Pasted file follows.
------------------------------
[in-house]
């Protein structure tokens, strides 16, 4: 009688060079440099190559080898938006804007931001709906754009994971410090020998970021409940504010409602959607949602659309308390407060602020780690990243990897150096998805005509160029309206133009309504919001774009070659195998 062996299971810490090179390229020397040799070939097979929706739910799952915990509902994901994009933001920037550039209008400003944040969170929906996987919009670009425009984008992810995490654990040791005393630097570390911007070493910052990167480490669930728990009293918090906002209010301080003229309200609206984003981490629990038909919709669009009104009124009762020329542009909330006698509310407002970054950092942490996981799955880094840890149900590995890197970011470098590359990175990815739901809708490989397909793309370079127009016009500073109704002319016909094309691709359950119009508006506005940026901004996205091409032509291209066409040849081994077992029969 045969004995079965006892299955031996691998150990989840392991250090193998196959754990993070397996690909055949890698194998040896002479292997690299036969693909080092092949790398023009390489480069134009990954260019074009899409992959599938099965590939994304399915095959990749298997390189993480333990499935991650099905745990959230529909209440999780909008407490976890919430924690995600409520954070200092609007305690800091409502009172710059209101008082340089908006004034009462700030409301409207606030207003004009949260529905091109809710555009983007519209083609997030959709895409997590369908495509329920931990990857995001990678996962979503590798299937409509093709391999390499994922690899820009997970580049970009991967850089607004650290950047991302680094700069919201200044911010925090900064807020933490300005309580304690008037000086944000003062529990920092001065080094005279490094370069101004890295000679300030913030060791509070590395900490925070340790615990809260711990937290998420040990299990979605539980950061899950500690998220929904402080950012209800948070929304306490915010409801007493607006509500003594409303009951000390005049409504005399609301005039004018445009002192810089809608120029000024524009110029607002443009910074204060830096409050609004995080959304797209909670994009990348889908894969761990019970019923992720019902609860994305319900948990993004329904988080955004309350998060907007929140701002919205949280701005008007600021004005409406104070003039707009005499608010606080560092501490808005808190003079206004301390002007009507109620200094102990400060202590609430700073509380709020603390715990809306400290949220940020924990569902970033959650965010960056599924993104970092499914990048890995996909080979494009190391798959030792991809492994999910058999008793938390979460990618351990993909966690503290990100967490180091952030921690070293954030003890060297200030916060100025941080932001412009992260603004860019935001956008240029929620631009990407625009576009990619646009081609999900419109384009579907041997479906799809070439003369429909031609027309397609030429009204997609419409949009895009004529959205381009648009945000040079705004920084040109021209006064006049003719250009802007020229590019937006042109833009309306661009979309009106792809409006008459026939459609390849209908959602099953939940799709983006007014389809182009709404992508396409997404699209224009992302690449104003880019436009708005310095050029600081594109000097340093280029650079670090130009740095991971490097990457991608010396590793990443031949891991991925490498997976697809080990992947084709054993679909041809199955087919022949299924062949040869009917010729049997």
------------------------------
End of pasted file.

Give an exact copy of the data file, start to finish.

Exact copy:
[in-house]
């Protein structure tokens, strides 16, 4: 009688060079440099190559080898938006804007931001709906754009994971410090020998970021409940504010409602959607949602659309308390407060602020780690990243990897150096998805005509160029309206133009309504919001774009070659195998 062996299971810490090179390229020397040799070939097979929706739910799952915990509902994901994009933001920037550039209008400003944040969170929906996987919009670009425009984008992810995490654990040791005393630097570390911007070493910052990167480490669930728990009293918090906002209010301080003229309200609206984003981490629990038909919709669009009104009124009762020329542009909330006698509310407002970054950092942490996981799955880094840890149900590995890197970011470098590359990175990815739901809708490989397909793309370079127009016009500073109704002319016909094309691709359950119009508006506005940026901004996205091409032509291209066409040849081994077992029969 045969004995079965006892299955031996691998150990989840392991250090193998196959754990993070397996690909055949890698194998040896002479292997690299036969693909080092092949790398023009390489480069134009990954260019074009899409992959599938099965590939994304399915095959990749298997390189993480333990499935991650099905745990959230529909209440999780909008407490976890919430924690995600409520954070200092609007305690800091409502009172710059209101008082340089908006004034009462700030409301409207606030207003004009949260529905091109809710555009983007519209083609997030959709895409997590369908495509329920931990990857995001990678996962979503590798299937409509093709391999390499994922690899820009997970580049970009991967850089607004650290950047991302680094700069919201200044911010925090900064807020933490300005309580304690008037000086944000003062529990920092001065080094005279490094370069101004890295000679300030913030060791509070590395900490925070340790615990809260711990937290998420040990299990979605539980950061899950500690998220929904402080950012209800948070929304306490915010409801007493607006509500003594409303009951000390005049409504005399609301005039004018445009002192810089809608120029000024524009110029607002443009910074204060830096409050609004995080959304797209909670994009990348889908894969761990019970019923992720019902609860994305319900948990993004329904988080955004309350998060907007929140701002919205949280701005008007600021004005409406104070003039707009005499608010606080560092501490808005808190003079206004301390002007009507109620200094102990400060202590609430700073509380709020603390715990809306400290949220940020924990569902970033959650965010960056599924993104970092499914990048890995996909080979494009190391798959030792991809492994999910058999008793938390979460990618351990993909966690503290990100967490180091952030921690070293954030003890060297200030916060100025941080932001412009992260603004860019935001956008240029929620631009990407625009576009990619646009081609999900419109384009579907041997479906799809070439003369429909031609027309397609030429009204997609419409949009895009004529959205381009648009945000040079705004920084040109021209006064006049003719250009802007020229590019937006042109833009309306661009979309009106792809409006008459026939459609390849209908959602099953939940799709983006007014389809182009709404992508396409997404699209224009992302690449104003880019436009708005310095050029600081594109000097340093280029650079670090130009740095991971490097990457991608010396590793990443031949891991991925490498997976697809080990992947084709054993679909041809199955087919022949299924062949040869009917010729049997």